For the last seven weeks a group of people at the church have been reading and discussing Parker Palmer’s book, “Healing the Heart of Democracy.” I think this book has worked on my inner being, changing me completely in this anxious pre-election time. While not offering anything I haven’t already through about (practice active listening, learn to respond with thoughtfulness not react with emotion, and so forth), it is a steady hand of profound reflection.
The conversations we have had have been engaging, insightful. I am most delighted by a woman who is in her 80’s. She comes to most every book discussion and Bible Study class that I offer. She is very articulate and clear thinking, frequently astonishing me with the degree to which she pushes the idea’s presented and makes connections that expand all of our thinking on any subject. She is simply brilliant. The other night she came to out discussion and brought a friend with her, a neighbor. These two women are profoundly engaged, and have been for years, in the social, religious, political world around them. Speaking from their long history, making references from meetings, coffees, women’s groups, and other activities they have participated in over the last 50 years, these women were the center of the discussion. We talked about the Presidential candidates, prejudice, race, women, the two political platforms, and what is at stake. They consistently brought in a level of awareness that reflected their intelligence and awareness, couched in the experience of old women looking back across their lives, and all that has changed since their birth in the late 1920’s.
These women stand in sharp contrast to most of the women and men I knew at a former parish, even though they are the same age. Reminding me to be careful about “lumping together” people of any generation.
One woman brought in an article from the Adirondack Daily Enterprise (a New York State newspaper). It was published on December 13, 2011 titled, Benchmarking taxpayer expectations – which is a response to an op-ed that apparently stated that rich Americans are paying their share of the nation’s tax burden.
Here is the most startling statistic: In 2010 the U.S. had the second largest budget deficit as a percentage of GDP among the world’s 24 richest nations. It also had the second lowest tax revenue as a percent of GDP and was last for public social spending as a percentage of GDP. Fifty years ago, the ratio of U.S. total taxes to GDP was the same as European nations, but since 1965 the European nations has increased; the U.S> ratio has remained constant and is now among the lowest among the richest 22 nations. Accordingly, from 1965 to 2009, 21 nations devoted a larger percentage of national productivity to taxes and to public social spending than the U.S.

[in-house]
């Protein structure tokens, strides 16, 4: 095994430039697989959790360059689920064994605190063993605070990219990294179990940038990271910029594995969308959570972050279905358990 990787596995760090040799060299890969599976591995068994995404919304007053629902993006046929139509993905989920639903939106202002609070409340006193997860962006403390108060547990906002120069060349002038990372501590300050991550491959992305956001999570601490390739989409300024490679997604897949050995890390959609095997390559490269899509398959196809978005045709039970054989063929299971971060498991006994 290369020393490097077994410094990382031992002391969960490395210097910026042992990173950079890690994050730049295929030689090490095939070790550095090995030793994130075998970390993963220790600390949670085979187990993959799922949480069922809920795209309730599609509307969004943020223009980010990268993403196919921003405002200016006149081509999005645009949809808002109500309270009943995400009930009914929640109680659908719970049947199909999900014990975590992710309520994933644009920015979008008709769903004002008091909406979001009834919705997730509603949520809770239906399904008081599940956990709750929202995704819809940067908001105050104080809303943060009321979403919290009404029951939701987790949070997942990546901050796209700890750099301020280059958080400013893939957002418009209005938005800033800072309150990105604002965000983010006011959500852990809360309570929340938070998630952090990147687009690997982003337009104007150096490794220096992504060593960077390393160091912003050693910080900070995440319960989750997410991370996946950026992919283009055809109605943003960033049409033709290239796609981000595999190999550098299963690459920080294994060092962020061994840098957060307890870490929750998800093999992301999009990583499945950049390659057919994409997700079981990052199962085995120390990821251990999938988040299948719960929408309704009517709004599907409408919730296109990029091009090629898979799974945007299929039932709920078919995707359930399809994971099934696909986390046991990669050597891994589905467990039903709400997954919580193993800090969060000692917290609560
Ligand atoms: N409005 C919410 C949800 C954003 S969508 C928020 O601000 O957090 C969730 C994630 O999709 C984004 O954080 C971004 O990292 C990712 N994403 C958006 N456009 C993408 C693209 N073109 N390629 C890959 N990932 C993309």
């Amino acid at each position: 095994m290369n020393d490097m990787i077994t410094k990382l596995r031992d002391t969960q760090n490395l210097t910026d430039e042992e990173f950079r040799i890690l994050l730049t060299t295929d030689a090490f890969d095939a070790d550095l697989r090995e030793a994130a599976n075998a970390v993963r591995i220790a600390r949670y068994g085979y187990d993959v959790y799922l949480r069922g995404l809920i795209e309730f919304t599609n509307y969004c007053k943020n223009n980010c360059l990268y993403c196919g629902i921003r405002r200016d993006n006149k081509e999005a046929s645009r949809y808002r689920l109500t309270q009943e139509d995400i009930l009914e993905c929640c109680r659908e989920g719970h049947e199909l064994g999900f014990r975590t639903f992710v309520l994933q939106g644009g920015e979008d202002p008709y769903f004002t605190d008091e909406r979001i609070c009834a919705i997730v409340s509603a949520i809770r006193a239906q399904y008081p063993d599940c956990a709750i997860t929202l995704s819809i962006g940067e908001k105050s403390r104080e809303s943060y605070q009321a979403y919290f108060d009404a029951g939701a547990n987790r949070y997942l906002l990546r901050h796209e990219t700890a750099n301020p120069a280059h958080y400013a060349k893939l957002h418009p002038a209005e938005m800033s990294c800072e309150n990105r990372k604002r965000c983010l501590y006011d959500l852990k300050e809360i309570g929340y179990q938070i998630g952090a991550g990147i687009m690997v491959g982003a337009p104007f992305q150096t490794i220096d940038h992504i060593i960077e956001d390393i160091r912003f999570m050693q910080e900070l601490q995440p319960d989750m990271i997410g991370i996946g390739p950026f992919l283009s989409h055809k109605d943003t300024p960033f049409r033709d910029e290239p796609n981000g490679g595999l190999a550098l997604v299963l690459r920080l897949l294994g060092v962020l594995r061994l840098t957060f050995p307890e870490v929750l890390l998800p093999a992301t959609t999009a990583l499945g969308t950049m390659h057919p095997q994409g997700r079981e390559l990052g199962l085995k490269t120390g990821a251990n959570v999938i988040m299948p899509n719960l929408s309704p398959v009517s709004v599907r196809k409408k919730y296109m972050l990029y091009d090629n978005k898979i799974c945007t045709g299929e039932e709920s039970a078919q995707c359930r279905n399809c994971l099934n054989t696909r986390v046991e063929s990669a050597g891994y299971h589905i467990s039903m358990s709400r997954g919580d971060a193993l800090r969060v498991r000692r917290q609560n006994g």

The U.S. ranked second highest in income inequality and the worst in health and social problems. The ratio of income inequality is the ration of income (after taxes and benefits) of the richest 20 percent of the population relative to the poorest 20 percent.
Specific U.S. rankings include:
- fourth lowest UNICEF index for child well-being
- Second lowest percent of national income spent on foreign aid
- Last in infant deaths per 1,000 live births
- Fourth lowest life expectancy
- Highest adult obesity
- Sixth worst math and literacy scores for 15 year olds
- Highest births per 1,000 women aged 15-19 (how many of these are from rape and incest I wonder?)
- First in the number of prisoners per 100,000 of population
Importantly, nations with greater income equality consistently had higher rankings of citizen well-being, as measured by health and social problems, across their total populations and for a diversity of problem categories.
I could go on. But you can read the article from the link above, if you are interested. My point is that these women, relatively wealthy, upper middle class, educated women, are fully engaged in the world around them. And they support President Obama. They reflect to me the very heart that Parker Palmer is talking about in this book – the need for people to have honest, compassionate, civil conversations. To learn and grow from one another.
One woman said, “I use to be quiet and shy. I’d never speak up about anything. Now I talk to everyone. I am never afraid to share my opinion. I want to hear what others have to say as well. I learn something from everyone.”
These last few weeks before the election I am praying for us all, may the heart of democracy, this brave experiment in equality, be healed. May it be healed because we learn to listen to one another and care, truly, about the lives of everyone and not just our own bank accounts. (Mine is empty anyway, and has been for four years, and will be, most likely for the rest of my life).
I know. I keep harping on this idea of learning to listen to one another. I feel like a silly Polly-Anna. There are so many of us who simply can’t or won’t do this. But my life experience tells me that everything is different when we are able too. From the intense, emotional reactivity of the people I knew in Arizona (the birth of the “Tea-Party”), people of the same age, race, and religious denomination as these two women, but for whom listening was impossible – to these thoughtful women who came to the discussion group.
Listening is key. The key to forming a compassionate heart.There are many aspects of the past that I do not wish to restore – we have made many strides toward full equality of every human being – but healing this income equality is crucial to the well-being of all. There will never really be equality for all until we do that.
I truly hope Obama wins this election. I truly fear for us if he does not. And I remain completely astonished that the race is as close as it is. Seriously. Some of us are drinking the Kool-aid of deception, participating in our own demise and projecting the blame on someone else.